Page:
defending champ," she said, "so it feels
really good." (AP)
Serena Williams as fluent
in French as on red clay
PARIS---Asked whether a particular moment stands
out from her run to the 1974 French Open champi-
onship, the first of her 18 career Grand Slam singles
titles, Chris Evert let out a loud laugh.
"I m embarrassed to say that my only memory is
that it was my first French Open title. It s 40 years
ago!" Evert said. "I did another interview and I had
to ask the guy who I beat in the final."
For the record, Evert s opponent back then was Olga
Morozova, and the score was 6--1, 6--2. Evert, 19 at
the time, would go on to win a total of seven French
Open trophies, along with six from the US Open, three
from Wimbledon, and two from the Australian Open.
When this year s edition of the clay-court Grand
Slam tournament begins today, Evert will be on hand
at Roland Garros as a TV analyst for ESPN, watching
what s become a changed brand of tennis four decades
"In those days, there weren t very many clay-court
players and the game was serve-and volley. Very few
women knew how to play on clay, because most tour-
naments were on grass or hard courts," Evert said.
"The style sort of depends, in general, on who the No
1 player is, and I might have started a focus on the
clay-court game a little bit more. Because after me,
then came the Steffi Grafs, the Monica Seleses---players
who thought it was OK to get ten or 20 balls in the
"Today it s a lot different," she said. "Everybody s
at the baseline."
That includes Serena Williams, who is seeded No
1 at the French Open and won it last year, more than
a decade after her other championship in Paris, in
2002. Another victory would give Williams 18 major
titles, pulling her even with Evert and her longtime
rival, Martina Navratilova.
"Last year, she came into it just talking about it for
months, how she hadn t won it for ten years and that
was her goal for the year. She mentioned it every tour-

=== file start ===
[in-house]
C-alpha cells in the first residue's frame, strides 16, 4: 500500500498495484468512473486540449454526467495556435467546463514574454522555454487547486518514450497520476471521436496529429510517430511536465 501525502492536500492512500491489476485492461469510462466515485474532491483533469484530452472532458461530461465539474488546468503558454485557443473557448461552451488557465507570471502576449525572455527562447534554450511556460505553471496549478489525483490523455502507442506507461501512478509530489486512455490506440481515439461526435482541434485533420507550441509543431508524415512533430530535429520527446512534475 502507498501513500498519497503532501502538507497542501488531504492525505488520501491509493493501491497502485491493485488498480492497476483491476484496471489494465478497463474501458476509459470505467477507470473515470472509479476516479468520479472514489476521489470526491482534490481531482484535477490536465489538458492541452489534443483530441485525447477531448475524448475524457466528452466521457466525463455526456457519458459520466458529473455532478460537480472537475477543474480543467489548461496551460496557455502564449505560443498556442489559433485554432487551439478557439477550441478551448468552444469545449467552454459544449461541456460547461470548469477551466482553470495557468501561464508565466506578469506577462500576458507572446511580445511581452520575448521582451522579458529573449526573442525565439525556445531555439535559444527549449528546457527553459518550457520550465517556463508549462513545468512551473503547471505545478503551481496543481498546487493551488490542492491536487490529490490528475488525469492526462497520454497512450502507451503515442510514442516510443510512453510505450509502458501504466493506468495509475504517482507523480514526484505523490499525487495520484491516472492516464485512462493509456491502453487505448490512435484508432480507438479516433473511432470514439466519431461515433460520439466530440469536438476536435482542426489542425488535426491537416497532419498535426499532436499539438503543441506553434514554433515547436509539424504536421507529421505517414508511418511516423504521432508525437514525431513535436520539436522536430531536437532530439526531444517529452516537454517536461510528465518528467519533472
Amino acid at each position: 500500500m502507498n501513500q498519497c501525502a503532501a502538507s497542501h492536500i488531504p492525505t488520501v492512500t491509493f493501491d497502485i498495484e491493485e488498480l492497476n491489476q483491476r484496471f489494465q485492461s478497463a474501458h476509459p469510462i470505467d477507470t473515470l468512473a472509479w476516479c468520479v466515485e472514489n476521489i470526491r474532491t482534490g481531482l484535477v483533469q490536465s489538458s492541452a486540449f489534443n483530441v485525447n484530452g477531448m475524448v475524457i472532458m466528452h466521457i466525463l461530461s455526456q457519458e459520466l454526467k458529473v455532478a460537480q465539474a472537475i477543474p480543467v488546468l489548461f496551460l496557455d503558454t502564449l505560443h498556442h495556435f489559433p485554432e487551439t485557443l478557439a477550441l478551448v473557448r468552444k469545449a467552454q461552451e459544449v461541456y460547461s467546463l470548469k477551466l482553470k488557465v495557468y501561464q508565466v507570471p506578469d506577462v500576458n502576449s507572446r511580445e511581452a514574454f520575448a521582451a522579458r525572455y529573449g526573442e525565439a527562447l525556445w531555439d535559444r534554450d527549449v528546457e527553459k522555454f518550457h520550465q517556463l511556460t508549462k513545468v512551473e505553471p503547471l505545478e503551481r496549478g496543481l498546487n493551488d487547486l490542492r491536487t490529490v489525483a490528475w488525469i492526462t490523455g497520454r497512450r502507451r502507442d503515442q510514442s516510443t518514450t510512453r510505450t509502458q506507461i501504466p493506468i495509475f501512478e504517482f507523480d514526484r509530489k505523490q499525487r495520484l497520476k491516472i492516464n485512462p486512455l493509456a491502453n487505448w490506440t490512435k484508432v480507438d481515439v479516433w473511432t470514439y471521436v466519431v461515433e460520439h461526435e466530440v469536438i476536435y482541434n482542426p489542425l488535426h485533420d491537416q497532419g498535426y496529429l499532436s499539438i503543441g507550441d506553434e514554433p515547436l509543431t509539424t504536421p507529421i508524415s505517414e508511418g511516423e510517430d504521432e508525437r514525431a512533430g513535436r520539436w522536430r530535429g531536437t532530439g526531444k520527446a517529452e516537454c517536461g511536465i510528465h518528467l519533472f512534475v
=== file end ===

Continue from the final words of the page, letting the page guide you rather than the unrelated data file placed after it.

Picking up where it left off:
nament," Evert said. "She got that under her belt."
One stat in which Williams has a long way to go
to catch Evert: Grand Slam final appearances. Williams
has played in 21 title matches at major tournaments
(she s 17--4), while Evert played in 34 (she was 18-16).
Evert thinks opponents would have a better chance
to beat Williams---or the 2012 French Open champion,
Maria Sharapova---if they tried to mix things up.
That s how Evert remembers the sport being during
her heyday in the 1970s and 1980s, when she spent
260 weeks ranked No 1. (AP)
40 years ago...
Evert won first
Serena Williams of the US, returns the ball while her coach Patrick Mouratoglou, right, looks
on during a training session for the French Open tennis tournament, at the Roland Garros
stadium in Paris, yesterday. The French Open tennis tournament starts today. AP PHOTO
PARIS---Tenth-ranked Kei Nishikori s hurt
left hip is not completely healed, but he said
yesterday that it "should be OK" for the
start of the French Open.
The first Japanese player to reach the ATP s
top ten said at Roland Garros that treatment
he received for the injury while recuperating
last week at home in Florida helped.
"It s getting better," Nishikori said. "It s
obviously not 100 per cent yet, bu...it should
The 24-year-old Nishikori was forced to
pull out of the final of the clay-court Madrid
Open against Rafael Nadal on May 11 because
of the hip, ending a 14-match winning streak
that included a title on clay at the Barcelona
Nishikori won the first set against Nadal
and then was leading 4--2 in the second when
the pain came. Nishikori continued to play
for a while, but stopped after dropping seven
games in a row to drop the second set and
trail 3--0 in the third.
Afterward, Nishikori said he had been
"playing almost (the) best tennis in my life"
at the outset of that match against Nadal, an
eight-time champion at the French Open.
Nishikori withdrew from the Italian Open
the following week and headed to Florida.
He has been practicing this week on the
red clay at Roland Garros, coached by 1989
French Open champion Michael Chang.
The tournament begins today. Nishikori,
who is seeded ninth in Paris, is scheduled to
face 62nd-ranked Martin Klizan of Slovakia
in the first round. (AP)
Nishikori: Injury better but 'not 100 per cent'